ABSTRACT: Increased tissue status of the long chain n-3 polyunsaturated fatty acids (LC n-3 PUFA), eicosapentaenoic (EPA) and docosahexaenoic acid (DHA) is associated with cardiovascular and cognitive benefits in humans. Limited epidemiological and animal data suggest that flavonoids, specifically anthocyanins (ACNs), may increase EPA and DHA levels potentially by increasing their synthesis from shorter chain n-3 PUFA, α-linolenic acid. Using complimentary cell, rodent and human studies we investigated the impact of ACNs and ACN-rich foods/extracts on plasma and tissue EPA and DHA levels and on the expression of fatty acid desaturase 2 (FADS2), which represents the rate limiting enzymes in EPA and DHA synthesis. In experiment 1, rats were fed a standard diet containing either palm oil or rapeseed oil supplemented with ACNs for 8 weeks. Retrospective fatty acid analysis was conducted on plasma samples collected from a human randomised controlled trial where participants consumed an elderberry extract for 12 weeks (Experiment 2). HepG2 cells were cultured with α-linolenic acid with or without select ACNs and their in vivo metabolites for 24h and 48h (Experiment 3). The fatty acid composition of the cell membranes, plasma and liver tissue samples were analysed by gas chromatography. ACNs and ACN-rich food intake had no significant impact on EPA or DHA concentration or FADS2 gene expression in any model system. These data indicate little impact of dietary ACNs on n-3 PUFA concentrations and suggest that the increasingly recognised benefits of ACNs on a range of health outcomes is unlikely to be due to a beneficial impact on tissue fatty acid status.The Journal of Nutritional Biochemistry 10/2014; 26(3). DOI:10.1016/j.jnutbio.2014.09.005 · 4.59 Impact Factor
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ABSTRACT: Nowadays it is accepted that natural flavonoids present in fruits and plant-derived-foods are relevant, not only for technological reasons and organoleptic properties, but also because of their potential health-promoting effects, as suggested by the available experimental and epidemiological evidence. The beneficial biological effects of these food bioactives may be driven by two of their characteristic properties: their affinity for proteins and their antioxidant activity. Over the last 15 years, numerous publications have demonstrated that besides their in vitro antioxidant capacity, certain phenolic compounds, such as anthocyanins, catechins, proanthocyanidins, and other non coloured flavonoids, may regulate different signaling pathways involved in cell survival, growth and differentiation. In this review we will update the knowledge on the cardiovascular effects of anthocyanins, catechins and proanthocyanidins, as implied by the in vitro and clinical studies on these compounds. We also review the available information on the structure, distribution and bioavailability of flavanols (monomeric catechins and proanthocyanidins) and anthocyanins, data necessary in order to understand their role in reducing risk factors and preventing cardiovascular health problems through different aspects of their bioefficacy on vascular parameters (platelet agregation, atherosclerosis, blood pressure, antioxidant status, inflammation-related markers, etc.), myocardial conditions, and whole-body metabolism (serum biochemistry, lipid profile), highlighting the need for better-designed clinical studies to improve the current knowledge on the potential health benefits of these flavonoids to cardiovascular and metabolic health.International Journal of Molecular Sciences 04/2010; 11(4):1679-703. DOI:10.3390/ijms11041679 · 2.86 Impact Factor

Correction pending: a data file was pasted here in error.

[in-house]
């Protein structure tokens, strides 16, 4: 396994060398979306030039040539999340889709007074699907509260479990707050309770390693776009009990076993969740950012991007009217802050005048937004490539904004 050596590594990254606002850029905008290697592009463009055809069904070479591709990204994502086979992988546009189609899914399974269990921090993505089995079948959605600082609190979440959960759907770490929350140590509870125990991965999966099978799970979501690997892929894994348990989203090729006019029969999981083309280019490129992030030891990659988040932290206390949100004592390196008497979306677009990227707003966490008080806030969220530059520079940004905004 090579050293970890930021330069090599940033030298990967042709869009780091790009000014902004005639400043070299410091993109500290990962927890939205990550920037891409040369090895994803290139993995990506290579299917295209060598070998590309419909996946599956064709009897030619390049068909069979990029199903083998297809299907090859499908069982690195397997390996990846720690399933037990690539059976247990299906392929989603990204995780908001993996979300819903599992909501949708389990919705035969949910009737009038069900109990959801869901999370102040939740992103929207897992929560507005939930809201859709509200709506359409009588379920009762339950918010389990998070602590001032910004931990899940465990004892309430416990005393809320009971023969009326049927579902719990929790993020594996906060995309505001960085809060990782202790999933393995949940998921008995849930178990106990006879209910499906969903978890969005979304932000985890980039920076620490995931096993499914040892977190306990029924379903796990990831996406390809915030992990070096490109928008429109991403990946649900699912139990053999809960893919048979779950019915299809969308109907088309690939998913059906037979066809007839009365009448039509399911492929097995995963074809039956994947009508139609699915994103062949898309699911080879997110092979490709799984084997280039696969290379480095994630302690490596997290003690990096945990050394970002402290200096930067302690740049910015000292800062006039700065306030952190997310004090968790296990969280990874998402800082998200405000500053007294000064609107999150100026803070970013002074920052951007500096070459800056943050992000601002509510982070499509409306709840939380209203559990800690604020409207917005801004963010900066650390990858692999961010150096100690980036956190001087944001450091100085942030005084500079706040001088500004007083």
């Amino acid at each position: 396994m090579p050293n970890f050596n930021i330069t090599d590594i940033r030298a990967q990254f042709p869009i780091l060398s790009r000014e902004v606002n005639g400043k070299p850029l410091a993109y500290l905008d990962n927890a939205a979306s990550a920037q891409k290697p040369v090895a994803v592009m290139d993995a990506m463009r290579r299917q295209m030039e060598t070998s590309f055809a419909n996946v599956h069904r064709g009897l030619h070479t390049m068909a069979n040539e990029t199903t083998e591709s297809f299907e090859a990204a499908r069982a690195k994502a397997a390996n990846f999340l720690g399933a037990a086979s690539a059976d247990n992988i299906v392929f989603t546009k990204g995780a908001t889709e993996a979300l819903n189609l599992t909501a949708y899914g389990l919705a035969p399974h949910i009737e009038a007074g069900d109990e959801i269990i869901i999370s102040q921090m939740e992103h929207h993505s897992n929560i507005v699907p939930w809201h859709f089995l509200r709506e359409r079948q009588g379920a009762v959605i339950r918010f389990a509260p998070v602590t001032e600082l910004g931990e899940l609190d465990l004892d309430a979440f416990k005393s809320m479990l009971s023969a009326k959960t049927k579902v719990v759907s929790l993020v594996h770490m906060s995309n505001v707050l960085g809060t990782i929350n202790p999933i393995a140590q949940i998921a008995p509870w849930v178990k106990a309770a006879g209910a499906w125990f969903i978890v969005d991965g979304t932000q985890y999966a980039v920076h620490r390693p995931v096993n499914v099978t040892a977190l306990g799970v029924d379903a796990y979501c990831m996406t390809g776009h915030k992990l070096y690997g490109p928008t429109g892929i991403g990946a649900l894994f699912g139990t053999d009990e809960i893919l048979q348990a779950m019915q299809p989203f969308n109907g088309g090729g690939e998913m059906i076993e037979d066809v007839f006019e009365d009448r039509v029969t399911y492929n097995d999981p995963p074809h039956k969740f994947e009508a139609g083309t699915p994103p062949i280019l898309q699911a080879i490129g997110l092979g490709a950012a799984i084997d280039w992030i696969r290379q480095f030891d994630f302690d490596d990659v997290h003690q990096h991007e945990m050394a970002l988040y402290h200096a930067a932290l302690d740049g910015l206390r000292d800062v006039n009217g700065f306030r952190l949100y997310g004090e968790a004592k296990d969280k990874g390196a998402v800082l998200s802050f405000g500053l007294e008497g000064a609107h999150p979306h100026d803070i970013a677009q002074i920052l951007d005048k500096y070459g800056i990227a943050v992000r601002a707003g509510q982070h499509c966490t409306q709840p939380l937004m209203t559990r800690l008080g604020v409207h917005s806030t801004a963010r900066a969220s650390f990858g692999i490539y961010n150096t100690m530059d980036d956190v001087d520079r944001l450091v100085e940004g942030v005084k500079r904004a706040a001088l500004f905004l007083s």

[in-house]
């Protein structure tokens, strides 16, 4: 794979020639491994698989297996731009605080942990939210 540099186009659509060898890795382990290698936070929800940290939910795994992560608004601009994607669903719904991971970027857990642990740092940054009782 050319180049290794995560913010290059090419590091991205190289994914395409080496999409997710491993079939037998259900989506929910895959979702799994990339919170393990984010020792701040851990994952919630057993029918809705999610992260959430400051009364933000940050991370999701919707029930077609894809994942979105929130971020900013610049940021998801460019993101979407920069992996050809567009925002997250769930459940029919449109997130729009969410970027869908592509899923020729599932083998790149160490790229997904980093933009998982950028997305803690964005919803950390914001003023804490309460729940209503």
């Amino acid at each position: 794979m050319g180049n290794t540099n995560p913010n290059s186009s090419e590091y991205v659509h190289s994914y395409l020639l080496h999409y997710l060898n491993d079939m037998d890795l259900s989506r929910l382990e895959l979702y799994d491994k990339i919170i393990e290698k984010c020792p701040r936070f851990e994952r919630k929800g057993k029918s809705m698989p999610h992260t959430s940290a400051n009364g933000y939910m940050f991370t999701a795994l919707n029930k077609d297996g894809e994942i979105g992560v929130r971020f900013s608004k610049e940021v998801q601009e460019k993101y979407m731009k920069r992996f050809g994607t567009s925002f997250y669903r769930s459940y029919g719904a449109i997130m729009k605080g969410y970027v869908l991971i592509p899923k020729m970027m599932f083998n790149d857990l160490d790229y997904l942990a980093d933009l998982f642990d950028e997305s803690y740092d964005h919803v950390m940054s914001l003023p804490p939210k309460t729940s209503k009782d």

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ABSTRACT: Among all fruits, berries have shown substantial cardio-protective benefits due to their high polyphenol content. However, investigation of their efficacy in improving features of metabolic syndrome and related cardiovascular risk factors in obesity is limited. We examined the effects of blueberry supplementation on features of metabolic syndrome, lipid peroxidation, and inflammation in obese men and women. Forty-eight participants with metabolic syndrome [4 males and 44 females; BMI: 37.8 +/- 2.3 kg/m(2); age: 50.0 +/- 3.0 y (mean +/- SE)] consumed freeze-dried blueberry beverage (50 g freeze-dried blueberries, approximately 350 g fresh blueberries) or equivalent amounts of fluids (controls, 960 mL water) daily for 8 wk in a randomized controlled trial. Anthropometric and blood pressure measurements, assessment of dietary intakes, and fasting blood draws were conducted at screening and at wk 4 and 8 of the study. The decreases in systolic and diastolic blood pressures were greater in the blueberry-supplemented group (- 6 and - 4%, respectively) than in controls (- 1.5 and - 1.2%) (P lt 0.05), whereas the serum glucose concentration and lipid profiles were not affected. The decreases in plasma oxidized LDL and serum malondialdehyde and hydroxynonenal concentrations were greater in the blueberry group (- 28 and - 17%, respectively) than in the control group (- 9 and - 9%) (P lt 0.01). Our study shows blueberries may improve selected features of metabolic syndrome and related cardiovascular risk factors at dietary achievable doses.Journal of Nutrition 09/2010; 140(9):1582-7. DOI:10.3945/jn.110.124701 · 4.23 Impact Factor